The Federal Trade Commission recently announced it is seeking to block biopharmaceutical giant Amgen Inc. from acquiring Horizon Therapeutics plc, saying the deal would allow Amgen to leverage its portfolio of blockbuster drugs to entrench the monopoly positions of Horizon medications used to treat two serious conditions, thyroid eye disease and chronic refractory gout.
The FTC filed a lawsuit in federal court to block the transaction, saying it would enable Amgen to use rebates on its existing blockbuster drugs to pressure insurance companies and pharmacy benefit managers (PBMs) into favoring Horizon’s two monopoly products – Tepezza, used to treat thyroid eye disease, and Krystexxa, used to treat chronic refractory gout. Neither of these treatments have any competition in the pharmaceutical marketplace.
“Rampant consolidation in the pharmaceutical industry has given powerful companies a pass to exorbitantly hike prescription drug prices, deny patients access to more affordable generics, and hamstring innovation in life-saving markets,” said FTC Bureau of Competition Director Holly Vedova. “Today’s action — the FTC’s first challenge to a pharmaceutical merger in recent memory — sends a clear signal to the market: The FTC won’t hesitate to challenge mergers that enable pharmaceutical conglomerates to entrench their monopolies at the expense of consumers and fair competition.”
The proposed acquisition is the largest pharmaceutical transaction announced in 2022. Given how central protecting and growing Tepezza and Krystexxa monopoly revenues are to the deal valuation Amgen calculated for Horizon, Amgen has strong incentives post-acquisition to raise Tepezza and Krystexxa rivals’ barriers to entry or dissuade them from competing as aggressively if and when they gain FDA approval, the agency argues.
This action dovetails with other ongoing work at the Commission in response to widespread complaints about rebates and fees paid by drug manufacturers to PBMs and other intermediaries to favor high-cost drugs at the expense of lower cost drugs. As the Commission explained in a policy statement issued in June 2022, these financial relationships create numerous conflicts of interest and can shift costs and misalign incentives in a way that stifles competition from lower-cost or higher-quality drugs, thereby harming patients, doctors, health plans, and competition. The FTC’s market inquiry examining the business practices of PBMs is also ongoing.
California-based Amgen is one of the world’s largest biopharmaceutical companies, with global sales of about $24.8 billion and a product portfolio of 27 approved drugs, including blockbuster drugs Enbrel (for rheumatoid arthritis), Otezla (psoriasis), and Prolia (osteoporosis). Amgen has for years built its pharmaceutical portfolio through acquisitions, thereby increasing its leverage with the insurers and PBMs that negotiate reimbursement for its products.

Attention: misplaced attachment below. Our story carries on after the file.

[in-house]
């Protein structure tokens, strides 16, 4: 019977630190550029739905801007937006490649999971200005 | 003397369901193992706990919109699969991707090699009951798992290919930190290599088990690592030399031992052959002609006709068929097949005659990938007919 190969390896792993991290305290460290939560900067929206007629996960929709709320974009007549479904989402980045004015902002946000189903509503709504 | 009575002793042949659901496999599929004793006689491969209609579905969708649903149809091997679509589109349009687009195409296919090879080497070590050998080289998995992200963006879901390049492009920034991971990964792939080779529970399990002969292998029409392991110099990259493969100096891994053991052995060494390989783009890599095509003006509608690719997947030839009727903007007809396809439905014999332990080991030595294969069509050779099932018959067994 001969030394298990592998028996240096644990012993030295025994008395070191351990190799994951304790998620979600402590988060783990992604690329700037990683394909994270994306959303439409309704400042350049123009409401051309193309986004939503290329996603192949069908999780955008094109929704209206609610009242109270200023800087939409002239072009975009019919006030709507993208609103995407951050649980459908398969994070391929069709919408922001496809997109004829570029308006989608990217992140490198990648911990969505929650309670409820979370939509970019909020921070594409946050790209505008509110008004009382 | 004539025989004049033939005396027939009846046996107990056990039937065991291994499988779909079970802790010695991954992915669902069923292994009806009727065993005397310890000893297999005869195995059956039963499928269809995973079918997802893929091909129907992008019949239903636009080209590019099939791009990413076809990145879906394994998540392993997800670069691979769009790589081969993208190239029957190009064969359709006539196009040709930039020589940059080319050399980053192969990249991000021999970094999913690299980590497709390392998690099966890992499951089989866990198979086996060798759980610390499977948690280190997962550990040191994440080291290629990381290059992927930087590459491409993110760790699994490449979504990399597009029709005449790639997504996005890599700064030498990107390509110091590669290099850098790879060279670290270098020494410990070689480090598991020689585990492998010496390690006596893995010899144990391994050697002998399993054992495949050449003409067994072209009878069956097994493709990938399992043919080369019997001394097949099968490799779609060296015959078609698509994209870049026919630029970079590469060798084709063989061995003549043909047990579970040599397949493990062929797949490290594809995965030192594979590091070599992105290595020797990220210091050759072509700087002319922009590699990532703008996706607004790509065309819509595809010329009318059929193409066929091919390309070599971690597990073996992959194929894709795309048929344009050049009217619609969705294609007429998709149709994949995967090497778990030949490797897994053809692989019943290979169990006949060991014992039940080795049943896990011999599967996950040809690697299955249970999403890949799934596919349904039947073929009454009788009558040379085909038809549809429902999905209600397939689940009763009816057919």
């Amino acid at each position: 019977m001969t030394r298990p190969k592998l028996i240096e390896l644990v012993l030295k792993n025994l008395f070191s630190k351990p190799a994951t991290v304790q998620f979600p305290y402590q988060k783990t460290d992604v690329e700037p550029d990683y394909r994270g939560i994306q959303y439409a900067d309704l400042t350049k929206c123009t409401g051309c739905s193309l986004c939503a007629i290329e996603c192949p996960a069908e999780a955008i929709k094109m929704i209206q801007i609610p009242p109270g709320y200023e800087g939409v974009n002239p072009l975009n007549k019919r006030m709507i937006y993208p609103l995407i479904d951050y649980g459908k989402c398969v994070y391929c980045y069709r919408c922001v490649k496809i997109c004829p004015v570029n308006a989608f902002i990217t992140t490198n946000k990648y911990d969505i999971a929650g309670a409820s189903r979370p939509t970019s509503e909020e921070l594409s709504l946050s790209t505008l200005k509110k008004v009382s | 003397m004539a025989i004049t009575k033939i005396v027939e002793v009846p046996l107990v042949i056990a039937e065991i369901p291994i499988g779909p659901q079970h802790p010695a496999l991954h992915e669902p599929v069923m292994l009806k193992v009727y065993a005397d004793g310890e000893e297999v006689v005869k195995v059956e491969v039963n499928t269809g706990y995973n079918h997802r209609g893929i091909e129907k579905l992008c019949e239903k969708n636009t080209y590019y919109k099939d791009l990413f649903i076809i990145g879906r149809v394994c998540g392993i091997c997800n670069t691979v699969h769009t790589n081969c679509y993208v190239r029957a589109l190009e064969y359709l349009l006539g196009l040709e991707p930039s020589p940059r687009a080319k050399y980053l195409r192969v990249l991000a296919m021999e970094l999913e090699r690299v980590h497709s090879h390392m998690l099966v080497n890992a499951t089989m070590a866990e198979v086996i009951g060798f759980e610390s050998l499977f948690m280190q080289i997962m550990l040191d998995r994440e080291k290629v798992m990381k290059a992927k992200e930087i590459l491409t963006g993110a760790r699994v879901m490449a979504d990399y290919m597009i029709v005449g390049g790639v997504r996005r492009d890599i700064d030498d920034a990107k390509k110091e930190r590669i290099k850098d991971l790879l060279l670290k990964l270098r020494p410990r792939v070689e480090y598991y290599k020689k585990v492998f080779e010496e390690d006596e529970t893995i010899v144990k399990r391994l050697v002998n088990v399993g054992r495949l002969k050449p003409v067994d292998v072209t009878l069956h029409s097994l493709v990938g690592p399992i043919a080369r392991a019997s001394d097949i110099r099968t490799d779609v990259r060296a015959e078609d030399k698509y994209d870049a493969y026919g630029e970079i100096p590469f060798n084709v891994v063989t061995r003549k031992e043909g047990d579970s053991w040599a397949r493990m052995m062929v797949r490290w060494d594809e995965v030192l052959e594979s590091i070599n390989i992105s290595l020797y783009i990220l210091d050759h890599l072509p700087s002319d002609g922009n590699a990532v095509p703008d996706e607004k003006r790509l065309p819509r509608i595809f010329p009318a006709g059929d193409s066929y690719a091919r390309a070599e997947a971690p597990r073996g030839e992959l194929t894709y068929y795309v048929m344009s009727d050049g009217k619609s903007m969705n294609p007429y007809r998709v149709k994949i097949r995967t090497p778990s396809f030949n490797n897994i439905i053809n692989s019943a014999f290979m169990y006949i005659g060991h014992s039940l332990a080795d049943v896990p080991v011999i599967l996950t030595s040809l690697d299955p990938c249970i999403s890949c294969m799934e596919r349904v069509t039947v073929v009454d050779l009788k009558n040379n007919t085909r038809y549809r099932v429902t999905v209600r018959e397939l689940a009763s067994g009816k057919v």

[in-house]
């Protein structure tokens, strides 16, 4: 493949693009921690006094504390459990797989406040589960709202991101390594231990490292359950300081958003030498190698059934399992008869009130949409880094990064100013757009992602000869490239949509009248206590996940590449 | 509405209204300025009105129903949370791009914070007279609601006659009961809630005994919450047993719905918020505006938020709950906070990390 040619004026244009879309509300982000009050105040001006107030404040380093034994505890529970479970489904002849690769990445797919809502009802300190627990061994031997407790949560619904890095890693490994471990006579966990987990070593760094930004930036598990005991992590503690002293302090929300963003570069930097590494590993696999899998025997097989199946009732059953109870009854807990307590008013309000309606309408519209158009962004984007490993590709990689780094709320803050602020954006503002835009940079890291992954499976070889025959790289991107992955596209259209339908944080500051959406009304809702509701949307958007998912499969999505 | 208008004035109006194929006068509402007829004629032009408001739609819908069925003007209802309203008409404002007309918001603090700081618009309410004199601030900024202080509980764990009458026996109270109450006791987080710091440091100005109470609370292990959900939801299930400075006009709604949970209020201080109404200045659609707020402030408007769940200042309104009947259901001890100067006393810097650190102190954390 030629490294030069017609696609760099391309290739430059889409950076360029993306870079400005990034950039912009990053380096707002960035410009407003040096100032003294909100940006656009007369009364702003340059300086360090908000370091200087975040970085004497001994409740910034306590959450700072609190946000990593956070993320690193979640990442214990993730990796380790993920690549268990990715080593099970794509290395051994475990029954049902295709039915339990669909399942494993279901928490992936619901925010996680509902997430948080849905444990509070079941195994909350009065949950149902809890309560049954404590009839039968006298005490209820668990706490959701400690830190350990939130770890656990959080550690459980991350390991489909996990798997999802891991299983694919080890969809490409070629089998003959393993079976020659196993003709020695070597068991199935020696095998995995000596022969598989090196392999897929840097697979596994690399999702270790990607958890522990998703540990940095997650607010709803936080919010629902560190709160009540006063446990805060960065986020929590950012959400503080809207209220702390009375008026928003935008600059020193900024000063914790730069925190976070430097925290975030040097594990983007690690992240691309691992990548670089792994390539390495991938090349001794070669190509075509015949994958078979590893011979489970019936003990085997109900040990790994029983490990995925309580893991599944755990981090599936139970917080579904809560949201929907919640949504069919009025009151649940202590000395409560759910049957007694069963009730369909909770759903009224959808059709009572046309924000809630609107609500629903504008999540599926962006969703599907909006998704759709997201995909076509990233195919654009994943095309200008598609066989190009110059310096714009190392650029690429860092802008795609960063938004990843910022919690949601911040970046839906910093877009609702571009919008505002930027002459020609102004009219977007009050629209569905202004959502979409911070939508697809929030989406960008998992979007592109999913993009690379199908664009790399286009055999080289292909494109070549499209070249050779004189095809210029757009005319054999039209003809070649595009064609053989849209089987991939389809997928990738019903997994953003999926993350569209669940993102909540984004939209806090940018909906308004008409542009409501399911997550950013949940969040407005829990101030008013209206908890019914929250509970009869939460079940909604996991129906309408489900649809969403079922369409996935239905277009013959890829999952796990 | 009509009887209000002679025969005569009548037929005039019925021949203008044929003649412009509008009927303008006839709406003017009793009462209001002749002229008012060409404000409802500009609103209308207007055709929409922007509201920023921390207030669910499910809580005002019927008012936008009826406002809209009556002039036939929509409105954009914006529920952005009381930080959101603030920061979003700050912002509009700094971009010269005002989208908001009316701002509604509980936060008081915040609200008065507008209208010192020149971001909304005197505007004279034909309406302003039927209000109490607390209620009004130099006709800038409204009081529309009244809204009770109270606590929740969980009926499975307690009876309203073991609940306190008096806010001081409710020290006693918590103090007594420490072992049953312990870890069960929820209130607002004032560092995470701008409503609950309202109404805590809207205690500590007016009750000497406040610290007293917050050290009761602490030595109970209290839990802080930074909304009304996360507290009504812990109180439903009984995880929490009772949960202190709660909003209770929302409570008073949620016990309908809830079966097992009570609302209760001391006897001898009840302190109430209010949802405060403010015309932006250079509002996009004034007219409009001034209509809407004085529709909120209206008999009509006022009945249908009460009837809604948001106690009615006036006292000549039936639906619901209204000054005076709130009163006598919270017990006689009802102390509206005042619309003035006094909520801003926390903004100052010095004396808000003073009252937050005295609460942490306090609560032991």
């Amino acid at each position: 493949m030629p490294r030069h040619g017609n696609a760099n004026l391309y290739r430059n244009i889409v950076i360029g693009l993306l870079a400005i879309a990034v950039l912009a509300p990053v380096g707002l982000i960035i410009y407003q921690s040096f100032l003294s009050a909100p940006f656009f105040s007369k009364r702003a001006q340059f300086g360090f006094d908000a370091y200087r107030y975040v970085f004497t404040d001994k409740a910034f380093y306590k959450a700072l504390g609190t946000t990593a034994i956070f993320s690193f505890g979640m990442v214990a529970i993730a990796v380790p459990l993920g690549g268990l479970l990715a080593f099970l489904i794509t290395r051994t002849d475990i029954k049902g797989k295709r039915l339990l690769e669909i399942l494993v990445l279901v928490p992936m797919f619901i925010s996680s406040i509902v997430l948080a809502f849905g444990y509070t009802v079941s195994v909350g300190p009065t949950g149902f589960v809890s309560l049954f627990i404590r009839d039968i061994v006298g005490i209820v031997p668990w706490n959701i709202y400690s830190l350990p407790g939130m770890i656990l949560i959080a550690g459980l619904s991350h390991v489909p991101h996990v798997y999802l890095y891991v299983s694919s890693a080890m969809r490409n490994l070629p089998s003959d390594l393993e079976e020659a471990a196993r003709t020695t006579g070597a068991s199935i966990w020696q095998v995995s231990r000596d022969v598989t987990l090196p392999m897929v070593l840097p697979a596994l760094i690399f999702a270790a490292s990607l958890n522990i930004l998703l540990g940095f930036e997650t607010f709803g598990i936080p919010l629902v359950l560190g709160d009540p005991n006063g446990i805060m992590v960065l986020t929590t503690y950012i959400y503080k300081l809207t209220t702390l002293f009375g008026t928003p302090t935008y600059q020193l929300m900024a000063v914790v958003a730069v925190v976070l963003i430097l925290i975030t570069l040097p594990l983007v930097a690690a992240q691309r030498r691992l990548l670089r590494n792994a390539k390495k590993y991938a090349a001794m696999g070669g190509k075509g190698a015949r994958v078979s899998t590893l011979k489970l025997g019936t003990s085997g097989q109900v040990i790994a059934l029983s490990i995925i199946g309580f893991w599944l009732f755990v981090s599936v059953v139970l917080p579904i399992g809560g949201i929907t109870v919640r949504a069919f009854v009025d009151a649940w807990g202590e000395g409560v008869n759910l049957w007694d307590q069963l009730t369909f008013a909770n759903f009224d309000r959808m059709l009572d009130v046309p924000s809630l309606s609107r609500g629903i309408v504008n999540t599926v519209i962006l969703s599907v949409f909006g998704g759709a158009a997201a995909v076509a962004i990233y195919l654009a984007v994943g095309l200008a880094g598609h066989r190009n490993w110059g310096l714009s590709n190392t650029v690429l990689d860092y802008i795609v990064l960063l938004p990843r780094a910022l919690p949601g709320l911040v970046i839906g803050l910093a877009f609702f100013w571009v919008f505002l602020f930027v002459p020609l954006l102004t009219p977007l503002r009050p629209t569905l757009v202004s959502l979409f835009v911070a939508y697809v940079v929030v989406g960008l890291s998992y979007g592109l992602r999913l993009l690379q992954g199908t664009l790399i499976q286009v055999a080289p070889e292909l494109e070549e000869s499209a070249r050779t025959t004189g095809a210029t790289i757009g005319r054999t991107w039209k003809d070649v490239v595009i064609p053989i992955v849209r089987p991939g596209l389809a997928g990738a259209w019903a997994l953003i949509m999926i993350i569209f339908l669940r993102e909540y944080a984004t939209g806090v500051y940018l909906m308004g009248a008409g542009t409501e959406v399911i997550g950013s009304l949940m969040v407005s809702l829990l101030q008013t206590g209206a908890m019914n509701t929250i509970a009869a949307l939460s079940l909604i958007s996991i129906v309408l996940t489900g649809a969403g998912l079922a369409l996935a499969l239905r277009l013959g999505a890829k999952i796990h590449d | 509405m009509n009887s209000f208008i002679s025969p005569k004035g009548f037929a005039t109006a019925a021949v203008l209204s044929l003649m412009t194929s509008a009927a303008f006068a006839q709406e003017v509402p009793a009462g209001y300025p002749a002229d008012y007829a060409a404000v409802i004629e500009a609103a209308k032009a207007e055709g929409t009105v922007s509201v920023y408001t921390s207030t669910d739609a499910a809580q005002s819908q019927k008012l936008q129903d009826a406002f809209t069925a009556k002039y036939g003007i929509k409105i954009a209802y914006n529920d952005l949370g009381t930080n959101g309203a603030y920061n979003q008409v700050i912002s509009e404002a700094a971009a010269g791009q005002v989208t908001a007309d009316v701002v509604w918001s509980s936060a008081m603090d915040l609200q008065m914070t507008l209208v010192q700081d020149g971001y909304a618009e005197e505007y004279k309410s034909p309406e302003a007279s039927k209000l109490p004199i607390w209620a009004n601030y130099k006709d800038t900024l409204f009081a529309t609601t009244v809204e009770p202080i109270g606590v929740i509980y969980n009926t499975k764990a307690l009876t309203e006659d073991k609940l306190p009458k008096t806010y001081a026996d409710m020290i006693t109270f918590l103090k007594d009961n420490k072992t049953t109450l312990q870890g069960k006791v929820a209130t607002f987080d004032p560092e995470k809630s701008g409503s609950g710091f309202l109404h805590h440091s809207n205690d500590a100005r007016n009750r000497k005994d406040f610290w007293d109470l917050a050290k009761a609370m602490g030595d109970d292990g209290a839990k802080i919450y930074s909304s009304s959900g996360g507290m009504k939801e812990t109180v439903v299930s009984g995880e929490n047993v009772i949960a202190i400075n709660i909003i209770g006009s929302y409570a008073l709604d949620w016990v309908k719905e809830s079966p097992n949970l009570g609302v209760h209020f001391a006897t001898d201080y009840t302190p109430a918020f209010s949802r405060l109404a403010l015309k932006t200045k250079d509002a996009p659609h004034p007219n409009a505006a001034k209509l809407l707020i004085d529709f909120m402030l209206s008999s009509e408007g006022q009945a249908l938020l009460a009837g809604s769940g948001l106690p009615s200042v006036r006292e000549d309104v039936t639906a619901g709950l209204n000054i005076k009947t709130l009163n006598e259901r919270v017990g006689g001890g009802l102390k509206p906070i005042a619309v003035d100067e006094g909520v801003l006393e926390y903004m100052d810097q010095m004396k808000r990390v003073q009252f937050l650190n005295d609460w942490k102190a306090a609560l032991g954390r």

Horizon, based in Dublin, Ireland and Deerfield, Illinois, is a global biotechnology company with about $3.6 billion in sales that focuses on medicines treating rare, autoimmune, and severe inflammatory diseases. Horizon markets and distributes 11 drug products in the United States, including Tepezza and Krystexxa.
In securities filings, Horizon has boasted that its Tepezza “has no direct approved competition,” and that Krystexxa “faces limited direct competition.” Because of this, Horizon charges extremely high prices for those medications – approximately $350,000 for a six-month course of treatment of Tepezza and approximately $650,000 for an annual supply of Krystexxa.
Amgen has a history of leveraging its broad portfolio of blockbuster drugs to gain advantages over potential rivals. In particular, the company has engaged in cross-market bundling, which involves conditioning rebates (or offering incremental rebates) on products such as Enbrel in exchange for giving Amgen drugs preferred placement on the insurers’ and PBMs’ lists of covered medications in different product markets.
The value of the rebates that Amgen can offer on its high-volume drugs as part of its cross-market bundles may make it difficult, if not impossible, for smaller rivals who are developing drugs to compete against Tepezza and Krystexxa to match the level of rebates that Amgen would be able to offer.
By substituting Amgen, with its portfolio of blockbuster drugs and significant contracting leverage, for Horizon, the FTC said the deal could give the merged firm the ability and incentive to entrench Tepezza’s and Krystexxa’s monopolies through its multi-product contracting strategies. This could effectively deprive patients, doctors, and health plans from the benefits of competition and access to critical new options for treatment of thyroid eye disease and chronic refractory gout.
The Commission vote to authorize staff to seek a temporary restraining order and preliminary injunction was 3-0.
The Mergers I Division of the FTC’s Bureau of Competition was responsible for this matter.
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